Speaker Trevor Mallard

Parliament’s Speaker, Trevor Mallard, is refusing to agree to some MPs being assigned staff because of their inability to manage them.

The MPs — who he would not name — are now receiving training in staff management.

Mallard made the revelation at a meeting of Parliament’s Government Administration Committee yesterday.

He was answering questions about a followup to the Francis report into bullying within the Parliamentary complex, but he said none of the MPs under training were the subjects of any sexual harassment complaints.

Members will be aware that there are some members in the buildings who currently do not have staff employed or have fewer staff than they would otherwise be entitled to,” he said.

“That is because, between myself and the general manager, we have agreed that those members need training and coaching in being a manager supervisor type person.

“Quite a few members have issues every now and again, but some members have many more issues than they should.

“We have been in working with the whips; it’s something that we have been addressing.

“There are no easy answers around this.

“It doesn’t seem to matter which party it is.


“It doesn’t seem to matter what your age is or your ethnicity, what your prior experience before you came in was or even your experience as a member.

“Our issues have come from right across the board.”

Mallard also revealed his concern over Parliamentary resources which are used to pay staff.

The May Budget provided for no increase in Parliamentary Service’s $374 million budget.

And in a new move, the Remuneration Authority will now set pay and allowances for MPs to apply over the next three years after the election.

 Mallard is worried that neither they nor the Government will approve the level of resourcing he believes MPs need.

It is my expectation that in the next triennium, members will be squeezed for resources again,” he said.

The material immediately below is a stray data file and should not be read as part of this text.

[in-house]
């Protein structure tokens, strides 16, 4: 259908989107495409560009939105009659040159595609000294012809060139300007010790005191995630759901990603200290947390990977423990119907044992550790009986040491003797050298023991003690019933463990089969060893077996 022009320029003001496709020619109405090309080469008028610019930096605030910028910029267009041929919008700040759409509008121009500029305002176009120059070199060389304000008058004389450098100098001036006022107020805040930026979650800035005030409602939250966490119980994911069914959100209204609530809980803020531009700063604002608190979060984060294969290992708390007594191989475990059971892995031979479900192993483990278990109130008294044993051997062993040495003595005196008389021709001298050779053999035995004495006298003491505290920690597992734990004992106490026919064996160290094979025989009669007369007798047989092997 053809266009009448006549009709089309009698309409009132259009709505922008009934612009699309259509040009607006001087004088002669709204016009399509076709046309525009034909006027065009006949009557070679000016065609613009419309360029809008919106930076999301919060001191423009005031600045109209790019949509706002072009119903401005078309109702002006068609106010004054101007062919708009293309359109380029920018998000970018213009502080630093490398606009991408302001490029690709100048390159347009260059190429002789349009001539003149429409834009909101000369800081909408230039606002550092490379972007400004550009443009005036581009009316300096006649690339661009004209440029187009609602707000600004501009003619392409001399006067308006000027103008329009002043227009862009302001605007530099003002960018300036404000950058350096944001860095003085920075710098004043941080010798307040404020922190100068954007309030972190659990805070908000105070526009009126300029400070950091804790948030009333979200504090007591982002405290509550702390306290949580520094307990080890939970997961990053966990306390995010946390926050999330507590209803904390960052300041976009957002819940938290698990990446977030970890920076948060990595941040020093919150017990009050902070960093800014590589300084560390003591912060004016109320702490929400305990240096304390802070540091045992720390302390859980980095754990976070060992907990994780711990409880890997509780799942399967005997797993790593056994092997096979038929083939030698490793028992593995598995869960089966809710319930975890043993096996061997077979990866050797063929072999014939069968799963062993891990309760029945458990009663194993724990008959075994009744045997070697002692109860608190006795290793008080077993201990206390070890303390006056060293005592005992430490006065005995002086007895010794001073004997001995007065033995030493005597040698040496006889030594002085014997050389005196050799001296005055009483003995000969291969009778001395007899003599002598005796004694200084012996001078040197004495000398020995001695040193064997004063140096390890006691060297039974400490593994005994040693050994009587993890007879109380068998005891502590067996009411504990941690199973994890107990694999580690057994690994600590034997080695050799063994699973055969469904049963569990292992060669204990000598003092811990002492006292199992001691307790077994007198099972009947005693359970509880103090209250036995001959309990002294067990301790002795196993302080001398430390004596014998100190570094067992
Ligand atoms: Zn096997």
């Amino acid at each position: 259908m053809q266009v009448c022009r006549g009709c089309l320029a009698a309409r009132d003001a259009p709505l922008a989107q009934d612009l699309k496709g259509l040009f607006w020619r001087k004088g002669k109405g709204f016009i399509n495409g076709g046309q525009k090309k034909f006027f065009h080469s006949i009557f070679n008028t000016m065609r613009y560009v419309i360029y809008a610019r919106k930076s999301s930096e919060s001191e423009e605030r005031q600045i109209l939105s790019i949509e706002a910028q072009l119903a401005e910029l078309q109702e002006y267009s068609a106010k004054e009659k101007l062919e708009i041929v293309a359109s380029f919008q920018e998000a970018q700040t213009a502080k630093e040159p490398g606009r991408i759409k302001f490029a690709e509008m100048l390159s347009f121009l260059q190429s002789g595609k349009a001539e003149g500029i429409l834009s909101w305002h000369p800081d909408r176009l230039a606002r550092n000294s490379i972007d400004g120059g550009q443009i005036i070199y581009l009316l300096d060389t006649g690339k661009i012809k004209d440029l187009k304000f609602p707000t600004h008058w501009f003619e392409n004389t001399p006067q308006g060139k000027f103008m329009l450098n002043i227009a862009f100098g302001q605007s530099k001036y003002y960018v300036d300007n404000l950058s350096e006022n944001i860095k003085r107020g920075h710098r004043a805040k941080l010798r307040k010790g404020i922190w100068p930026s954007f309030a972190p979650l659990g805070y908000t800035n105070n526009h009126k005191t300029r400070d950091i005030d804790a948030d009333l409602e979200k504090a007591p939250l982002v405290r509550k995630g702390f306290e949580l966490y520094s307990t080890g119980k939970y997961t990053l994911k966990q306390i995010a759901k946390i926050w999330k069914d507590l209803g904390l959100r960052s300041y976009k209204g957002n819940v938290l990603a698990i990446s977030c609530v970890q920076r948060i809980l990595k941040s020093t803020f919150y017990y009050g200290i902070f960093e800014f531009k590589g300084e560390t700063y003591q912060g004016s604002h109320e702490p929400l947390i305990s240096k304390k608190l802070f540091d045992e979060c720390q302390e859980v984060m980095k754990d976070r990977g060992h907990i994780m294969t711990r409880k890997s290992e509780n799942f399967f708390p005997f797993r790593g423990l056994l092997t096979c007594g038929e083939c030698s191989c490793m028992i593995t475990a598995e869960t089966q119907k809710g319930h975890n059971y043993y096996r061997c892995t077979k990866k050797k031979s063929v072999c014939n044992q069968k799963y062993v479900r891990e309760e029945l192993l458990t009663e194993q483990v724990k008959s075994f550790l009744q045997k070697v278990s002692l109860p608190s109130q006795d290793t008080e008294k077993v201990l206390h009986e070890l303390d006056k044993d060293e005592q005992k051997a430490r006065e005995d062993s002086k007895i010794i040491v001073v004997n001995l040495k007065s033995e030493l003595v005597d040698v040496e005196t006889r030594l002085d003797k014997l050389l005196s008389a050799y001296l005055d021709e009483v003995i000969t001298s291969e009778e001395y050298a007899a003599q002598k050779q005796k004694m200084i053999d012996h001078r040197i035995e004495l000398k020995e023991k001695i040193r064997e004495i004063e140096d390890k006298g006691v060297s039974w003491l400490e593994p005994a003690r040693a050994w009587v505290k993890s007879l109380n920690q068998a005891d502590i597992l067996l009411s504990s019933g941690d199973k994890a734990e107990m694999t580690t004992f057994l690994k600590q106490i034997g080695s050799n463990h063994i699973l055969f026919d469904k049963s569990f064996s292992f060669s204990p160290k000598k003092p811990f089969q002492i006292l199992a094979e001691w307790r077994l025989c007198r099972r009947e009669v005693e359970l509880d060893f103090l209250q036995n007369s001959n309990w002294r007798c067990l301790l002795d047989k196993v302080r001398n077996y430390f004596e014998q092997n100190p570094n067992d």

“And the real value, and especially the real value per constituent and the real value per expected workload will go down.

“And that, I think, is a pity.

“I think it will end up negative as far as democracy is concerned.

“And so I just want to place on record while there is some extra money there, there is nothing like what is needed to put us back to the sort of situation that we had.”

Not only will MPs find they have less money, but they are also likely to have less office space.

Mallard wants Parliament to move out of Bowen House because it needs earthquake strengthening work and because of what Committee member,  National MP Lawrence Yuile (who had access to non-public documents) called “onerous” lease conditions.

 In 2016 Parliament was paying $6 million to lease its offices there.

The MPs and staff currently there will be accommodated by squeezing them into Parliament’s ground floor and into un-used space in the adjacent Parliamentary Library Building.

Meantime Mallard wants to demolish the so-called Beehive Annexe which is on Bowen Street at the back of the Beehive and which until it was declared an earthquake risk after the 2018 Kaikoura earthquake houses the law drafting staff and the Press Gallery.

In its place, Mallard would build a three-storey building to house Ministers and small parties.